Intimate Economies: Postsecret, Materiality, and the Affect of Confession

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    Date(s) - 13 Apr 2012
    12:00 AM - 12:00 AM


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    Intimate Economies: Postsecret, Materiality, and the Affect of Confession

    Dr Anna Poletti

    In 2004, Frank Warren began an art project known as “PostSecret”, which invited people to write a secret which “is true and you have never shared” on a postcard and mail it to him. Participants were encouraged to “let the postcard be your canvas”, and were invited to “see a secret” by visiting the project website. Beginning with a batch of 3,000 custom made cards, five years later, Warren continues to receive handmade postcards to the mailing address.

    He has amassed a collection of over 150,000 cards and has produced five hardcover books showcasing secrets he has received. The project also continues to have a strong online presence, with Warren regularly updating the project blog with scans of recently received cards, developing a Facebook presence for the project, and launching the “PostSecret Community” website where people can share secrets by uploading videos.

    In this paper I will situate the “PostSecret” project as an example of an intimate public existing across multiple media and sites. While handmade objects and the postal system form the affective and material core of “PostSecret”, Warren has created and maintained a participatory intimate public centred on life narrative through the use of a range of traditional and new media forms. The scale and success of “PostSecret” evidences the continuing appeal of the handmade as a signifier of authenticity in life narrative production and consumption, yet “PostSecret” is also an example of how online sites can be used to constitute and expand an intimate public. Presenting a textual analysis of the postcard as a personal memento reproduced online and in book form, I argue that the success of PostSecret results from its ingenious use of form to construct a community of feeling structured by the affects associated with confession.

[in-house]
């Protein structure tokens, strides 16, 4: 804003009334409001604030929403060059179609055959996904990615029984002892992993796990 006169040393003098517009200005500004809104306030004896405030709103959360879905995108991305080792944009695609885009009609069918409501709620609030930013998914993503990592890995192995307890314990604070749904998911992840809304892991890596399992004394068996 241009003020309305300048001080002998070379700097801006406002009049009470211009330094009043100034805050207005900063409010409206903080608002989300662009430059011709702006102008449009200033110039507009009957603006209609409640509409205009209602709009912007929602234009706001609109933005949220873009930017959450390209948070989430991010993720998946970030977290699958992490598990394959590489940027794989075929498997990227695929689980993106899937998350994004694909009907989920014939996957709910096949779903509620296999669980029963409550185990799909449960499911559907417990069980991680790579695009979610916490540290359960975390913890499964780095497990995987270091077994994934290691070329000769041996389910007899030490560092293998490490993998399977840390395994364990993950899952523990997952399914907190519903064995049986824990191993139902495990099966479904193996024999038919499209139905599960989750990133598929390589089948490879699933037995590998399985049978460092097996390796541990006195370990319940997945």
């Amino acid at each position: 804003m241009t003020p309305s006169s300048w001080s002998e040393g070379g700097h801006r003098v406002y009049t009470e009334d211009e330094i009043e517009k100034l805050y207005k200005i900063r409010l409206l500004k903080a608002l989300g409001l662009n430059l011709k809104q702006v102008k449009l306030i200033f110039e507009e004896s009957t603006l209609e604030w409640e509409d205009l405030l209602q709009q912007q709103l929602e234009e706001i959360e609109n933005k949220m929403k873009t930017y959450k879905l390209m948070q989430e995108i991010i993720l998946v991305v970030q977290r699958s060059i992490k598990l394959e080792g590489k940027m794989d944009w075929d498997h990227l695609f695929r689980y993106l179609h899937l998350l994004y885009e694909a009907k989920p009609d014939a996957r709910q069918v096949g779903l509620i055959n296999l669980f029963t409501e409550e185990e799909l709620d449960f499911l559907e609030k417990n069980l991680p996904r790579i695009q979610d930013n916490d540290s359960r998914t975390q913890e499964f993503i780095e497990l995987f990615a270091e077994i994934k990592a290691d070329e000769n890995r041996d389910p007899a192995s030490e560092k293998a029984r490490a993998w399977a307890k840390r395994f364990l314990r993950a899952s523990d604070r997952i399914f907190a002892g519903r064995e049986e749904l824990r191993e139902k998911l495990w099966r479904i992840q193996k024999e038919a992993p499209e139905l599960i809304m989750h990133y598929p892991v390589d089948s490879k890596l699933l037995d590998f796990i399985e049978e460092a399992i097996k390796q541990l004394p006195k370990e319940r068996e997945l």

Anna Poletti recently took up a Lectureship in English in the School of English, Communications & Performance Studies at Monash University and is a member of the Centre for the Book.  She has an ongoing research interest in the role of affect and materiality in the circulation of autobiographical narratives. Her work theorises the increasing movement of narratives of self across mediums – from the handmade to the digital and the professionally published – drawing on feminist literary theory and autobiography theory.  Anna’s book Intimate Ephemera: Reading Young Lives in Australian Zine Culture was published by Melbourne University Press in 2008.

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